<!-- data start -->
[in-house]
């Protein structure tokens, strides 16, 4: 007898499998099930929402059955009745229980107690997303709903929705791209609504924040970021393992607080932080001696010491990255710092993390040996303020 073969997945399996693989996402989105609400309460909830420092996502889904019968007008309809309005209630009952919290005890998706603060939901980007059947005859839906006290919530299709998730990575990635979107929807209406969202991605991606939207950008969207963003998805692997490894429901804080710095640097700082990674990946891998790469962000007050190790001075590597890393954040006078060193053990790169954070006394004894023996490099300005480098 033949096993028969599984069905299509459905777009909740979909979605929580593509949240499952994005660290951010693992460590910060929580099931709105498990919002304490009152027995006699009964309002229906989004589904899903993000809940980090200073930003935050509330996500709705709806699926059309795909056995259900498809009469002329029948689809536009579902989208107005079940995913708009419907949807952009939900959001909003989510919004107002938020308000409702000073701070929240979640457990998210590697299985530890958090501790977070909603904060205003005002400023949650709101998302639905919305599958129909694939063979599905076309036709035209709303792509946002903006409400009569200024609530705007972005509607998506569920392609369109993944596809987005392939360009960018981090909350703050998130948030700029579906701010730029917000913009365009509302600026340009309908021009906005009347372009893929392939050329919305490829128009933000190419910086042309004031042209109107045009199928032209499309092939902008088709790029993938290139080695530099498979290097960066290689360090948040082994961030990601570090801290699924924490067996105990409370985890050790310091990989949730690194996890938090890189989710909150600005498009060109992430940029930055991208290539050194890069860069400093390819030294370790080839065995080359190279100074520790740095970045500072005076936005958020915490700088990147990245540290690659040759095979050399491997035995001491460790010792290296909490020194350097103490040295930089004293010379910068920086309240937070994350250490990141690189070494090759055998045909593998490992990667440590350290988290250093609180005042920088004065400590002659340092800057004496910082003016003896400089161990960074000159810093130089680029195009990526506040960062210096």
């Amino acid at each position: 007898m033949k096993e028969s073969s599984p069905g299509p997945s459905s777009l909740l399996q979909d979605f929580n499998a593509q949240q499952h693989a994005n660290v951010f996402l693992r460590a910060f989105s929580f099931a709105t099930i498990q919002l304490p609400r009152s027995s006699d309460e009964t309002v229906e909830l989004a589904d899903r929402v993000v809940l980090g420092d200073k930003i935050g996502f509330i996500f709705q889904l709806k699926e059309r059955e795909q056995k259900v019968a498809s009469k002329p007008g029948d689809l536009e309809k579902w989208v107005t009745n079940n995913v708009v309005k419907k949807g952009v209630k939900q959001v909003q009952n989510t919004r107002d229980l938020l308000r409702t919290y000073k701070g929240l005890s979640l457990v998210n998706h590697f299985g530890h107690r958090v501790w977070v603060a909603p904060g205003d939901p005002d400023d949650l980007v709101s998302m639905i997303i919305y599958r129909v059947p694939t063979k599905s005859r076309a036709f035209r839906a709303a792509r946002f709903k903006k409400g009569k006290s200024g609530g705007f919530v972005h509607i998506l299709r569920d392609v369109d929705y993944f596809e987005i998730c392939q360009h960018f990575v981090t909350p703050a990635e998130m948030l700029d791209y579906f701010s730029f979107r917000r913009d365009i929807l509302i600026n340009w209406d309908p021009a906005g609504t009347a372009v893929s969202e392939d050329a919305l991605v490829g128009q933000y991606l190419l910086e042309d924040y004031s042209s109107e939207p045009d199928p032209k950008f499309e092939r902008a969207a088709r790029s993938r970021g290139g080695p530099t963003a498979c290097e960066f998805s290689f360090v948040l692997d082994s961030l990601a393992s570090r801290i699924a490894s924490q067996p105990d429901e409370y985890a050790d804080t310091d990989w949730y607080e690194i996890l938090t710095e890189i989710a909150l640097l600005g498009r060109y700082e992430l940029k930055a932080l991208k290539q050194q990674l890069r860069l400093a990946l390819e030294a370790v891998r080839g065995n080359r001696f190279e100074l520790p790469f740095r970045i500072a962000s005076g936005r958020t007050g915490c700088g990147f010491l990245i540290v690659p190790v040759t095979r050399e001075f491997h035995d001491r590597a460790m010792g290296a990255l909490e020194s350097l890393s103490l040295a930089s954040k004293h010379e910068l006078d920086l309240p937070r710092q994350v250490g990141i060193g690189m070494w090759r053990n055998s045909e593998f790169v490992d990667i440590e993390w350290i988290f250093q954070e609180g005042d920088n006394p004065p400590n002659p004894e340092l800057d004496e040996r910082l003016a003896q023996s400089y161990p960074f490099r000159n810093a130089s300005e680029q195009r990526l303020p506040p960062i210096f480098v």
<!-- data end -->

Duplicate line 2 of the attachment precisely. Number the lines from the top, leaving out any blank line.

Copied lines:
């Protein structure tokens, strides 16, 4: 007898499998099930929402059955009745229980107690997303709903929705791209609504924040970021393992607080932080001696010491990255710092993390040996303020 073969997945399996693989996402989105609400309460909830420092996502889904019968007008309809309005209630009952919290005890998706603060939901980007059947005859839906006290919530299709998730990575990635979107929807209406969202991605991606939207950008969207963003998805692997490894429901804080710095640097700082990674990946891998790469962000007050190790001075590597890393954040006078060193053990790169954070006394004894023996490099300005480098 033949096993028969599984069905299509459905777009909740979909979605929580593509949240499952994005660290951010693992460590910060929580099931709105498990919002304490009152027995006699009964309002229906989004589904899903993000809940980090200073930003935050509330996500709705709806699926059309795909056995259900498809009469002329029948689809536009579902989208107005079940995913708009419907949807952009939900959001909003989510919004107002938020308000409702000073701070929240979640457990998210590697299985530890958090501790977070909603904060205003005002400023949650709101998302639905919305599958129909694939063979599905076309036709035209709303792509946002903006409400009569200024609530705007972005509607998506569920392609369109993944596809987005392939360009960018981090909350703050998130948030700029579906701010730029917000913009365009509302600026340009309908021009906005009347372009893929392939050329919305490829128009933000190419910086042309004031042209109107045009199928032209499309092939902008088709790029993938290139080695530099498979290097960066290689360090948040082994961030990601570090801290699924924490067996105990409370985890050790310091990989949730690194996890938090890189989710909150600005498009060109992430940029930055991208290539050194890069860069400093390819030294370790080839065995080359190279100074520790740095970045500072005076936005958020915490700088990147990245540290690659040759095979050399491997035995001491460790010792290296909490020194350097103490040295930089004293010379910068920086309240937070994350250490990141690189070494090759055998045909593998490992990667440590350290988290250093609180005042920088004065400590002659340092800057004496910082003016003896400089161990960074000159810093130089680029195009990526506040960062210096």